According to the Federal Emergency Disaster Agency (FEMA), floods are one of the most common hazards in the United States. The prospect of an electrical accident is probably not top of mind when you are dealing with flooding in your home, but it is the first thing you should think of before you step into a flooded area. If there is any possibility the water could be energized because of contact with electrical equipment, do not enter the area. You could be in serious danger of electrocution.
Here are some additional suggestions from Safe Electricity to help keep you and your family safe during a flood:
- Never attempt to turn off power at the breaker box if you must stand in water to do so. If you cannot reach your breaker box safely, call your electric cooperative to shut off power at the meter.
- Never use electric appliances or touch electric wires, switches or fuses when you are wet or standing in water.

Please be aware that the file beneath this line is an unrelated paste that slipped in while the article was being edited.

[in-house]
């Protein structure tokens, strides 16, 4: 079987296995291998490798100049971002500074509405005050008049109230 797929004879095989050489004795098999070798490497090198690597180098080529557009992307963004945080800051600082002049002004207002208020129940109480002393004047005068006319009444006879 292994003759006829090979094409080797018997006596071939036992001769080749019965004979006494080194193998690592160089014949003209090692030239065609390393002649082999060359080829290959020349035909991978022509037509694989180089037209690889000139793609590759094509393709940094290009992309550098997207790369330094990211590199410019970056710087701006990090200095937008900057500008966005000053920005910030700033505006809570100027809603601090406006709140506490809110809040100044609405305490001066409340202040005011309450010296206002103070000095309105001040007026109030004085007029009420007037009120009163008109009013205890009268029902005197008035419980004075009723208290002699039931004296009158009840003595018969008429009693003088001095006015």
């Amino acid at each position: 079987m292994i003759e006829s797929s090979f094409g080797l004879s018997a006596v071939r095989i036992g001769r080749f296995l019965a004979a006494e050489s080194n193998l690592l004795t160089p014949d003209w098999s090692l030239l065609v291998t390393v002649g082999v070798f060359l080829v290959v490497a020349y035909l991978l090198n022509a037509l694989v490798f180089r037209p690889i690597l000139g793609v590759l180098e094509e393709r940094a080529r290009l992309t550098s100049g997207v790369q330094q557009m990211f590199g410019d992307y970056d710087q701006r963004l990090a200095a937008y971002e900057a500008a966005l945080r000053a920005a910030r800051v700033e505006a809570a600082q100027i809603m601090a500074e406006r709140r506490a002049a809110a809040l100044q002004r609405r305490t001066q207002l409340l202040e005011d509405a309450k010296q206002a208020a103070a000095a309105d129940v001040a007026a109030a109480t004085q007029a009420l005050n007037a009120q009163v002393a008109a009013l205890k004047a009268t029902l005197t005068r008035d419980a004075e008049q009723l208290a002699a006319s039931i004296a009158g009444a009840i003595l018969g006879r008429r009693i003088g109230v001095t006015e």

- Keep electric tools and equipment at least 10 feet away from wet surfaces. Do not use electric yard tools if it is raining or the ground is wet.
- Never drive into flood waters. It is difficult to tell by sight how deep flood waters are. It only takes 6 inches of water for your car to lose control and stall. It could be swept out of control and into danger.
- Do not enter flood waters on foot or in a boat. Flood waters hold unknown dangers. The water could be energized or sweep you into electrical equipment. Just 6 inches of moving water can knock you off your feet.
If you see downed power lines or damaged equipment, stay away, warn others to stay away and notify authorities.
If you are in a flood-prone area, consider purchasing a sump pump with a back-up battery and flood alarm. Additionally, you can elevate your water heater, electric panel and furnace to keep them clear of potential flood waters.
Safe Electricity also recommends installing ground fault circuit interrupters (GFCIs) on outdoor outlets and indoors in areas prone to flooding such as the basement. GFCIs should also be installed in rooms with heavy water use such as the laundry room, bathroom and kitchen.
For more information on avoiding electrical hazards, visit SafeElectricity.org.